Data On Diversity is a blog by DiversityInc's data scientists sharing the latest statistics on diversity in the workplace.

Women Board Members

 

By Xinjie Qiu

April 28, 2016

Some studies show that more women board members translates to higher financial performance for companies, and that’s good news for the DiversityInc Top 50 companies.

Companies on the list have more female directors, percentage wise, when compared to the biggest organizations in the United States and around the globe.

The numbers tell the story. Overall, DiversityInc’s Top 50 are ahead of curve. The chart below shows the percentage of women directors at companies globally, in the US, on the S&P 500, and DiversityInc Top 50, broken down by industry.

 

LGBT Rankings

 

By Xinjie Qiu

April 28, 2016

The news lately has been filled with stories about state laws looking to undermine the rights of LGBT, but there is a bright spot – the workplace.

When it comes to assessing how U.S. businesses treat gay, lesbian, bisexual and transgender employees, many look to the Human Rights Campaign Foundation’s Corporate Equality Index (CEI), which benchmarks corporate policies and practices pertinent to LGBT. Among the Fortune 500, 321 companies have official CEI ratings based on their submitted survey data, and a top rating is 100 percent

So where do you find the most inclusive workplaces for LGBT?

Look no further than DiversityInc’s Top 50 Companies for Diversity where as a group blow away the Fortune 500 when it comes to the average CEI rating. And among the Top 10, have perfect scores across the board.

In addition to the Top 50 companies, DiversityInc has a specialty list identifying the companies with best practices that create an inclusive workplace for LGBT employees, as well as relationships with LGBT communities outside of the company. There are 9 companies recognized on the DiversityInc 2016 Top 9 Companies for LGBT Employees.

Both DiversityInc best practices and the CEI criteria include LGBT employee resource groups, and engagement in the external LGBT community.

But the DiversityInc list goes beyond the CEI criteria, looking at how much money companies spend on LGBT vendors as opposed to just inclusive vendor corporate policy, which the CEI tracks.

And companies can’t make the DiversityInc LGBT specialty list unless they have a 100 percent CEI rating.

 

By Eve Tahmincioglu

You can never have too many mentors or sponsors when it comes to advancing your career.

"You can't just get hooked up with the mentor your company provides and expect to get ahead," according to Dr. Ella Bell, in her recent book, "Career GPS, Strategies for Women Navigating the New Corporate Landscape."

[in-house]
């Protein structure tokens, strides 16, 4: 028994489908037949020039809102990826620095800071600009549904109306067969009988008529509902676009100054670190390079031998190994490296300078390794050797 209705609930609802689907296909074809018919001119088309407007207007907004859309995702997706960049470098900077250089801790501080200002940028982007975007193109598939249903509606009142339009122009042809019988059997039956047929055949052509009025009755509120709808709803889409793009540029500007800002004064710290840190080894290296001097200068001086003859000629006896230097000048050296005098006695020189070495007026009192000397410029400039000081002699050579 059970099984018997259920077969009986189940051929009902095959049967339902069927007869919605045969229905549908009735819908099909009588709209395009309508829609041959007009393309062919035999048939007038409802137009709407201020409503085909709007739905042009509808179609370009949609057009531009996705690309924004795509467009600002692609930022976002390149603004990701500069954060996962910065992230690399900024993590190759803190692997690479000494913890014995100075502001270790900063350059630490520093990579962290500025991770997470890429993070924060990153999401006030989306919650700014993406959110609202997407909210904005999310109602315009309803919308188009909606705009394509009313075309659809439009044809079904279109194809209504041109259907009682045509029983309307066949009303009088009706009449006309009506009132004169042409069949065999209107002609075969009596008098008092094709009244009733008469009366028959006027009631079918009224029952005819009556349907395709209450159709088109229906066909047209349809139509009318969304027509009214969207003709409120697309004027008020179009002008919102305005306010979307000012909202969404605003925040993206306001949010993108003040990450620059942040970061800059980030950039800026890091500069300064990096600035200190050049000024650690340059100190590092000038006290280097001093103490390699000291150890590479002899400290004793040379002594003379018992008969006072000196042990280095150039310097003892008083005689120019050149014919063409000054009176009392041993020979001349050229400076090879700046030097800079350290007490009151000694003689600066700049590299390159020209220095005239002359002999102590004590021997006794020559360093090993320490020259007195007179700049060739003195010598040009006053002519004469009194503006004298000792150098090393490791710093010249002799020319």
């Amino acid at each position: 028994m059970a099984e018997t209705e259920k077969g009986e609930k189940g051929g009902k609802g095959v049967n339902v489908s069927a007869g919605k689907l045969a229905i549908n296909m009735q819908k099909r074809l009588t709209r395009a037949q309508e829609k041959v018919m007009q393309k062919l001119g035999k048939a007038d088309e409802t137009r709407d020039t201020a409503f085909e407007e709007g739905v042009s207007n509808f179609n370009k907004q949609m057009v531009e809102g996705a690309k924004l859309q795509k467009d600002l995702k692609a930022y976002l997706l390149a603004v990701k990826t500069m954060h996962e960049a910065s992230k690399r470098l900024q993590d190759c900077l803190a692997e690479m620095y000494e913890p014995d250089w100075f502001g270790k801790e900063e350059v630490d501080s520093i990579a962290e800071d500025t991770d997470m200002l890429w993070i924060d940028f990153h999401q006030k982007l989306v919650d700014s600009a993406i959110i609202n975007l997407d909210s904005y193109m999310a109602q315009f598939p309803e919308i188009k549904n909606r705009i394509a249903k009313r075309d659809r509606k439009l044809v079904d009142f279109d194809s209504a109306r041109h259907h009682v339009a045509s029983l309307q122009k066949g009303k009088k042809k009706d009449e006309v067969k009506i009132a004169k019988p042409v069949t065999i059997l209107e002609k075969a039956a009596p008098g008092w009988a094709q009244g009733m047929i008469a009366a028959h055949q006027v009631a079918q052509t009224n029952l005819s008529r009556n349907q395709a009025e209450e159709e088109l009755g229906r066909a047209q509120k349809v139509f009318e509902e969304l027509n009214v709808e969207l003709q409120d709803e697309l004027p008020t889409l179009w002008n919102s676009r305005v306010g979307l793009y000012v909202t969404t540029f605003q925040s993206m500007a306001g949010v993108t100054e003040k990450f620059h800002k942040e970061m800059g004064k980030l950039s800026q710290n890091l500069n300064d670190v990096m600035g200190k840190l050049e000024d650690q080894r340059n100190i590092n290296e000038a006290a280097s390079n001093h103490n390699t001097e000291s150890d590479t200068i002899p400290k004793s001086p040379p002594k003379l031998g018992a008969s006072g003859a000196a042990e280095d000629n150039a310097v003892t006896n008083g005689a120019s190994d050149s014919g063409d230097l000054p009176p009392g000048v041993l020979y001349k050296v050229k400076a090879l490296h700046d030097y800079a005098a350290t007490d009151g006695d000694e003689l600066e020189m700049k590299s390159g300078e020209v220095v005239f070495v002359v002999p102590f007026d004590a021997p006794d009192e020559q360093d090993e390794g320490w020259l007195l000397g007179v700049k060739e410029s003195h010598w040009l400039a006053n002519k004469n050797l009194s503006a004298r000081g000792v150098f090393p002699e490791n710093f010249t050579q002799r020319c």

Photo by Shutterstock

There are "allies, mentors, sponsors and professional connections" in the workplace, and they all are valuable, but what's most important is to have many, writes Bell in her book, which is excerpted in an issue of DiversityInc magazine.

"Networking is much more than collected business cards," she continued. "These days you need a sponsor—someone high up in the company who can take you under his or her wing, and offer visibility, protection and a boost upward. The truth is, each of these relationships is important."

It's particularly important for women.

A common mistake women make is having just one sponsor while men have many, said Dr. Rohini Anand, Sodexo's senior vice president and global chief diversity officer. "For a man, if his sponsor's career gets derailed, it's not fatal because he has other sponsors. For a woman, that can be very different," she said.

Sponsors are typically senior-level executives who touts the person's achievements and helps them advance. Most of these relationships are not formalized. For example, Anand noted, "I have a senior executive sponsor at Sodexo, but it's not called out formally. A sponsor is an advocate, and this executive has definitely done that for me."

What's important, she continued, is that senior executives sponsor people from traditionally underrepresented groups, not just white men.

Mentors often will become a de facto sponsor.

Barbara Adachi, national managing principal for Deloitte LLP's Initiative for the Retention and Advancement of Women, told us about an internal survey on sponsorship of senior people—partners, principals, directors and senior managers. More than 3,000 people were surveyed and 865 responded.

While close to 80 percent of the women surveyed felt they had a mentor, only about 60 percent felt they had a sponsor. "More men say they have sponsors—they have progressed more naturally. Women don't always ask—they wait to be noticed and recognized for their work while men just naturally form these relationships," she said.

Deloitte, like Sodexo, does not have a formal sponsorship program but embeds sponsorship into its talent-development initiatives.

"Sponsors have a vested interest in your career. They can use their actual political capital to help you get ahead. A mentor can be from the outside; a sponsor must come from the inside," Adachi explained.

Where ever you find them, make sure you find more than one.

With any relationship, mentorship and sponsorship takes time to form a certain level of trust. In an article about how to find a mentor, Margot James Copeland, executive vice president and director of philanthropy at KeyCorp, (No. 49,) described the connection as courting. “It’s like asking for someone out on a date and then asking them to marry you," she said. "It’s a commitment and people don’t want to make commitments to someone they don’t know.”